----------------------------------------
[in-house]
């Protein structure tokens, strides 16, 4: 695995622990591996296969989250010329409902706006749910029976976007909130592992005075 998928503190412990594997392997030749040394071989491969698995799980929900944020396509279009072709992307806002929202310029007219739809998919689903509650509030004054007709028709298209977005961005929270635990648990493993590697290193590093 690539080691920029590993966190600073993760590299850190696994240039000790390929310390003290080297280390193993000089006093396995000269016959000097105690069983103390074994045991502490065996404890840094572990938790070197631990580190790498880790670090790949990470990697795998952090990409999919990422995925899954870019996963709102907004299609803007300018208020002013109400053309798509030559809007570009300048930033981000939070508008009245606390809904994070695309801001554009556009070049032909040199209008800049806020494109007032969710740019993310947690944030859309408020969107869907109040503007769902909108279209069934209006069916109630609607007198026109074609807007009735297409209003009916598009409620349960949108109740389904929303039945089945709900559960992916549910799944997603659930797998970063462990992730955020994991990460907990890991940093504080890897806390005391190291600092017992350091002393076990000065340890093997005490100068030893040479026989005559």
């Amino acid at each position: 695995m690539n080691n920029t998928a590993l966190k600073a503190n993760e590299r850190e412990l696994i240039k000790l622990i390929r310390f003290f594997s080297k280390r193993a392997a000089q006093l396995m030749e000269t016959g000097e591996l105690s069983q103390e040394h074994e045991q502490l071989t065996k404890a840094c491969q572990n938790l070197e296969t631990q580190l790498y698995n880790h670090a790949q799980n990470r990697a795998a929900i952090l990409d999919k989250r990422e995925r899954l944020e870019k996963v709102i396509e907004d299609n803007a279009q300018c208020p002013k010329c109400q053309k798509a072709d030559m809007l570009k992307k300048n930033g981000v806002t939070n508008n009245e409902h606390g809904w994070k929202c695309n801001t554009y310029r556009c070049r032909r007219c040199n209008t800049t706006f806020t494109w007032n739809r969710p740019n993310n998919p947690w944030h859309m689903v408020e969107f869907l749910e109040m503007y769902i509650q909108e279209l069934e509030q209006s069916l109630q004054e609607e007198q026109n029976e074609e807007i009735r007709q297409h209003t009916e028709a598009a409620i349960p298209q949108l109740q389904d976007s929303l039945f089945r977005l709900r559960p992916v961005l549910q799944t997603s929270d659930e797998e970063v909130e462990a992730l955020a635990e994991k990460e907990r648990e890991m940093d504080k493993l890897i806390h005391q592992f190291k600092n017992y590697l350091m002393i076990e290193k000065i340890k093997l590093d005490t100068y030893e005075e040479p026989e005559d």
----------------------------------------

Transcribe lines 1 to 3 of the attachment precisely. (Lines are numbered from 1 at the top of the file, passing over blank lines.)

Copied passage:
[in-house]
């Protein structure tokens, strides 16, 4: 695995622990591996296969989250010329409902706006749910029976976007909130592992005075 998928503190412990594997392997030749040394071989491969698995799980929900944020396509279009072709992307806002929202310029007219739809998919689903509650509030004054007709028709298209977005961005929270635990648990493993590697290193590093 690539080691920029590993966190600073993760590299850190696994240039000790390929310390003290080297280390193993000089006093396995000269016959000097105690069983103390074994045991502490065996404890840094572990938790070197631990580190790498880790670090790949990470990697795998952090990409999919990422995925899954870019996963709102907004299609803007300018208020002013109400053309798509030559809007570009300048930033981000939070508008009245606390809904994070695309801001554009556009070049032909040199209008800049806020494109007032969710740019993310947690944030859309408020969107869907109040503007769902909108279209069934209006069916109630609607007198026109074609807007009735297409209003009916598009409620349960949108109740389904929303039945089945709900559960992916549910799944997603659930797998970063462990992730955020994991990460907990890991940093504080890897806390005391190291600092017992350091002393076990000065340890093997005490100068030893040479026989005559």
């Amino acid at each position: 695995m690539n080691n920029t998928a590993l966190k600073a503190n993760e590299r850190e412990l696994i240039k000790l622990i390929r310390f003290f594997s080297k280390r193993a392997a000089q006093l396995m030749e000269t016959g000097e591996l105690s069983q103390e040394h074994e045991q502490l071989t065996k404890a840094c491969q572990n938790l070197e296969t631990q580190l790498y698995n880790h670090a790949q799980n990470r990697a795998a929900i952090l990409d999919k989250r990422e995925r899954l944020e870019k996963v709102i396509e907004d299609n803007a279009q300018c208020p002013k010329c109400q053309k798509a072709d030559m809007l570009k992307k300048n930033g981000v806002t939070n508008n009245e409902h606390g809904w994070k929202c695309n801001t554009y310029r556009c070049r032909r007219c040199n209008t800049t706006f806020t494109w007032n739809r969710p740019n993310n998919p947690w944030h859309m689903v408020e969107f869907l749910e109040m503007y769902i509650q909108e279209l069934e509030q209006s069916l109630q004054e609607e007198q026109n029976e074609e807007i009735r007709q297409h209003t009916e028709a598009a409620i349960p298209q949108l109740q389904d976007s929303l039945f089945r977005l709900r559960p992916v961005l549910q799944t997603s929270d659930e797998e970063v909130e462990a992730l955020a635990e994991k990460e907990r648990e890991m940093d504080k493993l890897i806390h005391q592992f190291k600092n017992y590697l350091m002393i076990e290193k000065i340890k093997l590093d005490t100068y030893e005075e040479p026989e005559d």